When the Real Food Journey Needs to be Filled with Grace



Eating nourishing, real food is very important to me. Yet the fact of the matter is that real food costs more. There are many loop-holes but sometimes they just don’t cut it. Over the next couple weeks I simply want to share what I try to do to cut costs. These are things that have worked for me over the years in my real food journey. Simple things like saving bones for broth, vegtable scraps for other meals and buying “seconds” are all things that we are going to talk about. First there is something that I need to make clear.

The #1 thing to remember is this:

Every real food journey needs to be filled with grace.

We all come from different walks of life, with different size families, different incomes and pretty much different everything. My story will not look the same as your story; your story will not be the same as your neighbor’s,

I’m going to be honest here for a moment.

As many of you know, I spent the last 10 years living in Mexico. Surprisingly in many ways eating real food was easier there. Rent for a decent house could be found for about $400/month. There were farms within a 10 minute drive where I had access to local, simi-organic vegetables, raw honey, whole chickens and raw milk. I raised my own chickens for eggs. I had a small garden. There were lemon, orange, lime, mandrine, pomegranate, olive and fig trees free for the picking. Mexico by nature does not overly refine their white flour or sugar. Their corn products are now GMO free. So with the money I was saving I could buy other things I wanted like Kerrygold butter, grass-fed beef and some special extras when I went to the San Diego for the day.

My story has changed a bit, now I am back in the States.

Can I just say there is a huge difference? I knew it would be but, wow. Currently I am blessed to be living with my parents and helping out with what I can while I adjust to life State Side, see what God has next and look for a job. To be honest if I didn’t have their support I might be able to apply for Section 8 housing and food stamps. It wouldn’t be the first time in my family; when we were little my mom was on WIC. ( I talked a bit about this in the book I coauthored with a few other bloggers earlier this year.) Hopefully in a few months when I am on my two feet it will be different, still, just acknowledging that fact is humbling.

Raw milk that used to be free or less than $4/gallon is $15/gallon. Cheap local grown/raised food is gone now as well, with a couple exceptions. The garden, for now that’s gone as well. It’s hard on this homesteader’s heart.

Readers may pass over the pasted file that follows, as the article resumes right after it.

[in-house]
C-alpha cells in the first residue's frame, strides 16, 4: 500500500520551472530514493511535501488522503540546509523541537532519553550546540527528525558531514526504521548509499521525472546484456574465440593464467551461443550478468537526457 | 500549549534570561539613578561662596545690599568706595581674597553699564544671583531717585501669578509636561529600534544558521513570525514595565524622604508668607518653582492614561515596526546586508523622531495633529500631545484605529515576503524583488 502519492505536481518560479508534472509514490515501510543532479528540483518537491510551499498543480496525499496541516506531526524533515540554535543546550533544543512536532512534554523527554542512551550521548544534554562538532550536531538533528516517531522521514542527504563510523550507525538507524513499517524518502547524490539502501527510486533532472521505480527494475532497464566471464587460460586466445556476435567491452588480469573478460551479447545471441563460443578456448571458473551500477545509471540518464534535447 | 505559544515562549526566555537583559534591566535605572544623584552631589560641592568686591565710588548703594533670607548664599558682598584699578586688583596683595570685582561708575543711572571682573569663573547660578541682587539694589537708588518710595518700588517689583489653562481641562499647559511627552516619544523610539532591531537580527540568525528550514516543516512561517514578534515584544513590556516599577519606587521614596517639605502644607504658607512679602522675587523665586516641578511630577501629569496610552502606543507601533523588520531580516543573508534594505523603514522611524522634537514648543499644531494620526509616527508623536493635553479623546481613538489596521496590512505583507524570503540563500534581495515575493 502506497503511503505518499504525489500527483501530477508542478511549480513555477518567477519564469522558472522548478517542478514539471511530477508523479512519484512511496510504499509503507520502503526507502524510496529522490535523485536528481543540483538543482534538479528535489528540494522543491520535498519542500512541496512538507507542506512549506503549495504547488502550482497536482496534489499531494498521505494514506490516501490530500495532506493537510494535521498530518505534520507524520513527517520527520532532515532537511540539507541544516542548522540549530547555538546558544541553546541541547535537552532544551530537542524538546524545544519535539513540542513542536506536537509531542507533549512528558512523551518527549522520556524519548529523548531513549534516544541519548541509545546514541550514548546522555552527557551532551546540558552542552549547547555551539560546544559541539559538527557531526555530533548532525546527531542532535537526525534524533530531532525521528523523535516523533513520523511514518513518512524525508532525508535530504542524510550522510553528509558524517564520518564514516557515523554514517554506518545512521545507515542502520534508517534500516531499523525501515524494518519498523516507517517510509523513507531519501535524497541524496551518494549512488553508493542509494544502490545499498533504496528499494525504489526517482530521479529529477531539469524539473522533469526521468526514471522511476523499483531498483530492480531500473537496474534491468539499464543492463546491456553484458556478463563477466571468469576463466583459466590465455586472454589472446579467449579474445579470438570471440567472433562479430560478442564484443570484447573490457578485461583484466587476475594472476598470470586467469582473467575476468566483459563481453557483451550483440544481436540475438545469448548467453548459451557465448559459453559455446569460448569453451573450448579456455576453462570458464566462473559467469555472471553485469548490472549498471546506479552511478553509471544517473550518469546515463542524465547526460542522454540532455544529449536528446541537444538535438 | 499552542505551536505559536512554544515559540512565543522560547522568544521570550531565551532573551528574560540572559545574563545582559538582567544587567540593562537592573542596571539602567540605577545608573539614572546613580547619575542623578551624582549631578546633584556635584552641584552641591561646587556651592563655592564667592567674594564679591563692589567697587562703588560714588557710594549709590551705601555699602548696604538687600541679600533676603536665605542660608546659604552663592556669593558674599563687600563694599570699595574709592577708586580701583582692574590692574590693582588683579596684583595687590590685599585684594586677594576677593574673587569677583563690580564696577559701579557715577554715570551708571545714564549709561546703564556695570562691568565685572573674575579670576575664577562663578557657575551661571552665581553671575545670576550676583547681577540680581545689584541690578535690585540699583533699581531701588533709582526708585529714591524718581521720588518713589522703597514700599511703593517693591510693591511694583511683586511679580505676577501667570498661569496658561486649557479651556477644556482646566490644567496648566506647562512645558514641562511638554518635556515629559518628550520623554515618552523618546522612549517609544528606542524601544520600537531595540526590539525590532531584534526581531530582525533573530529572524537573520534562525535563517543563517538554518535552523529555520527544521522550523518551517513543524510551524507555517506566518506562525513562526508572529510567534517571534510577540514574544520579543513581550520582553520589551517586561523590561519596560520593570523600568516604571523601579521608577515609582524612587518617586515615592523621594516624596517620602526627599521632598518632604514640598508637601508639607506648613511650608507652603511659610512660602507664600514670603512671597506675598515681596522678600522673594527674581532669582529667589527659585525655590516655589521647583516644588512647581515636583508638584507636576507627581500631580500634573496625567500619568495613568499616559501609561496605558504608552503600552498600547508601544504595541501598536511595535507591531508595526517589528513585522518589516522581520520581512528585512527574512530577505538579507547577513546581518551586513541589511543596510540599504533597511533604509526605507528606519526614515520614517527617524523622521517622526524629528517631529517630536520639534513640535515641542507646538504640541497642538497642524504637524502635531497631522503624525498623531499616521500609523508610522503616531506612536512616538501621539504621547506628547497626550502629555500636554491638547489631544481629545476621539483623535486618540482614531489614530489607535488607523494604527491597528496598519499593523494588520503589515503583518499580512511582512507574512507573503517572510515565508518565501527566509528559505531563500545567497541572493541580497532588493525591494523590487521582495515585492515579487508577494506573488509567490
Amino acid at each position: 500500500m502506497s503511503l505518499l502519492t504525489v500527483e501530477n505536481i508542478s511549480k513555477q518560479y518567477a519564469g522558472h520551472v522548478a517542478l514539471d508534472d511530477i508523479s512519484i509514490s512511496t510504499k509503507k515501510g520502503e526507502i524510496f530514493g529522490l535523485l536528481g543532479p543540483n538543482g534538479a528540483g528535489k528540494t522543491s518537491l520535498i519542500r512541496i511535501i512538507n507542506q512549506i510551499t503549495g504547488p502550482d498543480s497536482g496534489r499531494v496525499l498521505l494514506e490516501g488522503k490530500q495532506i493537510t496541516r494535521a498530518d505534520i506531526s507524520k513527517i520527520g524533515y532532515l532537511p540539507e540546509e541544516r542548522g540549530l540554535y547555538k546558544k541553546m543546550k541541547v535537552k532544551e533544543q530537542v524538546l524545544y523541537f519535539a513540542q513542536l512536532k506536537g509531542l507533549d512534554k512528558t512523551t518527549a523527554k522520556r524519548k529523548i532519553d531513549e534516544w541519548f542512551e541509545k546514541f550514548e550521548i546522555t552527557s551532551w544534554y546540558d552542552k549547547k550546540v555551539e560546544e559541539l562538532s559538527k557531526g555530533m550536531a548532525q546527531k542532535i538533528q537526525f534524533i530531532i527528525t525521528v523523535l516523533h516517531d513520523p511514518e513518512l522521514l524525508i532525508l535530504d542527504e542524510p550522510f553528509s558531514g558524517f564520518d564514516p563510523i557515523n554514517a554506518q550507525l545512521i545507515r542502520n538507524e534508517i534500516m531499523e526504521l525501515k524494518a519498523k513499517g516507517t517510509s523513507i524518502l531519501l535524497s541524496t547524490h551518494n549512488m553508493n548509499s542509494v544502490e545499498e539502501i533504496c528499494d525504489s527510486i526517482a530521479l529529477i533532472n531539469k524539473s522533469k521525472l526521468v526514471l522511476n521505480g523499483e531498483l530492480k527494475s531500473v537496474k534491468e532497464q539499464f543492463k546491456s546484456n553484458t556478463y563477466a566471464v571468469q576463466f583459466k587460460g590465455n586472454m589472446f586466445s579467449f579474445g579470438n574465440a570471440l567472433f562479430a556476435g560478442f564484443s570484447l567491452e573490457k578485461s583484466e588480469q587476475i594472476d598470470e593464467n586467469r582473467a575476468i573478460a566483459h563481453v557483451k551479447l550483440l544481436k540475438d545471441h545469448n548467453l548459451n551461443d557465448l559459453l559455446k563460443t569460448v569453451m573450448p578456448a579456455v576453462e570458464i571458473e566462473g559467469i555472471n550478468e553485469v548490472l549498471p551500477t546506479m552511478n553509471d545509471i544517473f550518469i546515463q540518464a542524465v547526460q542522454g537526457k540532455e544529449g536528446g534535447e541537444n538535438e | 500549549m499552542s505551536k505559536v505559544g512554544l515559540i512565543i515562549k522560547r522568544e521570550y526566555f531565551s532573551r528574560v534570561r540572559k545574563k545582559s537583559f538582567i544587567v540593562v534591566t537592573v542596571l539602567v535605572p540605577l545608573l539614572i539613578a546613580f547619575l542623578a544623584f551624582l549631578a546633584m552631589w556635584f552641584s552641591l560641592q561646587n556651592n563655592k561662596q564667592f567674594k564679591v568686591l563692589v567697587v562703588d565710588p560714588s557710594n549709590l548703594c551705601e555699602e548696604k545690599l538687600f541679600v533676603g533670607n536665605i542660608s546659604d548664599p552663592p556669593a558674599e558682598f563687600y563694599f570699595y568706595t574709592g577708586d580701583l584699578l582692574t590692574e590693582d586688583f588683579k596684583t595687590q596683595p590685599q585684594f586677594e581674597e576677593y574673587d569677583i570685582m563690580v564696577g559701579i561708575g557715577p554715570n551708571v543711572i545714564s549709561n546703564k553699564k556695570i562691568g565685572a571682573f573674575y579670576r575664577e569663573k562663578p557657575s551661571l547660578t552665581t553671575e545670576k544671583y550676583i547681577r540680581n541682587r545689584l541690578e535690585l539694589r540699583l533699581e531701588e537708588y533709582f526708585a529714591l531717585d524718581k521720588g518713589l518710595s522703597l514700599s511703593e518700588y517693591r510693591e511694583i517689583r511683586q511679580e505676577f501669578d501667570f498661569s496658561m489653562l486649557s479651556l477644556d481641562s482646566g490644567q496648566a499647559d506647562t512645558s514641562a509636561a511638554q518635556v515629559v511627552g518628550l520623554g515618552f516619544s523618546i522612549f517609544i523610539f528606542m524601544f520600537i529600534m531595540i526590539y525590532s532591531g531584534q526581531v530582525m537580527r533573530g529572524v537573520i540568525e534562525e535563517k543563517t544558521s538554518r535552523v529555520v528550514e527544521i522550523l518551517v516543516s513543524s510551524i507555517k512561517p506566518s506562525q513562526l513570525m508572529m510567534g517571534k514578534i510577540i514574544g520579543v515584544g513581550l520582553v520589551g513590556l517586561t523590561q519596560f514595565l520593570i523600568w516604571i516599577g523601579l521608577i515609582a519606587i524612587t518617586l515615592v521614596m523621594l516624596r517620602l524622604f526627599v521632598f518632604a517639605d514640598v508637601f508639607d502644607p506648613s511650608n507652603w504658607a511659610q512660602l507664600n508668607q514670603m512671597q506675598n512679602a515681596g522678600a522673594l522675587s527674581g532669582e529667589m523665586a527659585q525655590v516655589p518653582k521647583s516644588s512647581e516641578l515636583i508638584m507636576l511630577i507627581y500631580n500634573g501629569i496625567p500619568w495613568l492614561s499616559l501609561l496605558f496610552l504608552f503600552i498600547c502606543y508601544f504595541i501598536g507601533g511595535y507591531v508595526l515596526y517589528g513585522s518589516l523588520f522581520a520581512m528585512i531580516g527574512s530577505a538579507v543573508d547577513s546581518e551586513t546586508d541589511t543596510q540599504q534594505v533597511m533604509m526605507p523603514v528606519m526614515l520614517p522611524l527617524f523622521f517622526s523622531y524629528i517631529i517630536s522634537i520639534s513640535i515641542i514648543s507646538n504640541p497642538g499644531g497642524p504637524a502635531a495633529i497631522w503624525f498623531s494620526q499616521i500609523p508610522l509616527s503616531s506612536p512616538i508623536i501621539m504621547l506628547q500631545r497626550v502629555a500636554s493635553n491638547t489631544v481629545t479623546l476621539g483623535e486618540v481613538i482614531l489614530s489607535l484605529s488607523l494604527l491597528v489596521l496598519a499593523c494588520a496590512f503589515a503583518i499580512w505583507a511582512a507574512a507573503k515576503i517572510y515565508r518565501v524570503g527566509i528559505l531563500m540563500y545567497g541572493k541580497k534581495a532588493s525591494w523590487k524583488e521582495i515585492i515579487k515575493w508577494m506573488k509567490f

Real food starts to take on a whole new perspective. Yes I will always be an advocate for organic, farm fresh foods, but at the same time I remind myself that if the non-organic chicken and broccoli are all a person (including this person) can afford, then it is still “real food”.


We all try to nourish our families the best we can with what we have. It’s a reminder for me to have grace on others and even myself.

We are all on this real food journey together. We need to support one another. We can’t belittle someone for doing the best they can with what they have. We aren’t anyone’s judge. It’s hard – I know it! I have been guilty more times than I can remember for analyzing someones cart selection. Where is the grace?

There are many people who don’t buy “the extras” who simply buy what they can afford. Just because the chicken, rice, beans and carrots in someone’s cart aren’t organic or from the farmer’s market doesn’t mean that it isn’t real food. Sure organic is better, but eating from a real whole food source, even if it was conventionally grown/raised, is a far cry from processed food.

That person might be me, that person might be you. It’s okay. There is grace in the real food journey. There is no shame in doing the very best you can.

Shame off of you, grace on you!


More thoughts on the topic

Dear Middle Class America, I Have a Bone to Pick with You @ Red and Honey

Dear Mom Who Can’t Afford Organic Food @ The Humbled Homemaker

Real Food Compromises @ Just Making Noise


Β This post is part of The Homestead Barn Hop,

About Katie Mae Stanley

Katie Mae Stanley is the writer at Nourishing Simplicity, where the focus is on nourishing foods, herbal remedies, simple living and faith. Ethnic and Mid-west foods are always a favorite in her kitchen and on her blog. She is also the author of the book Steeped: Simple Nourishing Teas and Treats. Katie Mae spent 10 years as a missionary dorm "mama" for a gaggle (almost 40) of amazing deaf girls at a school for the deaf in Baja California, Mexico. Now she finds herself state side ready to embrace God's next adventure. A cup of tea or coffee and a bit of dark chocolate make an appearance at some point in any given day. You can connect with the Nourishing Simplicity community on Facebook, Twitter, and Google+.


  1. Serafina says:

    It’s good to have this voice out there with the rest of the real food/whole food articles.
    Thank you for keeping “it” real too! πŸ™‚

  2. Beautiful post. You are so right about judging – it’s difficult not to (while watching a mom put ‘bug juice’ in a baby’s bottle.) Thank you. I needed this reminder. Our garden is just coming on & I am so thankful.
    Have a beautiful day.

  3. Great post, Katie! Thank you for the link!


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